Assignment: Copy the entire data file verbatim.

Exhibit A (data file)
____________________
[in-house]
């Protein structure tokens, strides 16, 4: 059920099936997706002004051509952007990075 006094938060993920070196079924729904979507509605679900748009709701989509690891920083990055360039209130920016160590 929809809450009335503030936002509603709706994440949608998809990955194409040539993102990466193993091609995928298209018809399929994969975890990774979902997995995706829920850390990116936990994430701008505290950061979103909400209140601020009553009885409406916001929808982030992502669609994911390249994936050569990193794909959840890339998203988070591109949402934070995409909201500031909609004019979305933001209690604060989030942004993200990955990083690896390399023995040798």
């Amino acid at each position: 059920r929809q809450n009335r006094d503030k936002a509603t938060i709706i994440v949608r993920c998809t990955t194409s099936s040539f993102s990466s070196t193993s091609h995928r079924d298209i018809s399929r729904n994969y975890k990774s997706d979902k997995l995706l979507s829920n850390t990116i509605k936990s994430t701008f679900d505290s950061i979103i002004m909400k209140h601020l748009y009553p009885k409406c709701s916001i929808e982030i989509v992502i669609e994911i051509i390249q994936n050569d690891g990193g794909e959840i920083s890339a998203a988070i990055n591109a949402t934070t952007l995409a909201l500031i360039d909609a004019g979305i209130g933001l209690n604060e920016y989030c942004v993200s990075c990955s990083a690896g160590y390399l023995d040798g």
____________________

[in-house]
């Protein structure tokens, strides 16, 4: 059920099936997706002004051509952007990075 006094938060993920070196079924729904979507509605679900748009709701989509690891920083990055360039209130920016160590 929809809450009335503030936002509603709706994440949608998809990955194409040539993102990466193993091609995928298209018809399929994969975890990774979902997995995706829920850390990116936990994430701008505290950061979103909400209140601020009553009885409406916001929808982030992502669609994911390249994936050569990193794909959840890339998203988070591109949402934070995409909201500031909609004019979305933001209690604060989030942004993200990955990083690896390399023995040798």
């Amino acid at each position: 059920r929809q809450n009335r006094d503030k936002a509603t938060i709706i994440v949608r993920c998809t990955t194409s099936s040539f993102s990466s070196t193993s091609h995928r079924d298209i018809s399929r729904n994969y975890k990774s997706d979902k997995l995706l979507s829920n850390t990116i509605k936990s994430t701008f679900d505290s950061i979103i002004m909400k209140h601020l748009y009553p009885k409406c709701s916001i929808e982030i989509v992502i669609e994911i051509i390249q994936n050569d690891g990193g794909e959840i920083s890339a998203a988070i990055n591109a949402t934070t952007l995409a909201l500031i360039d909609a004019g979305i209130g933001l209690n604060e920016y989030c942004v993200s990075c990955s990083a690896g160590y390399l023995d040798g």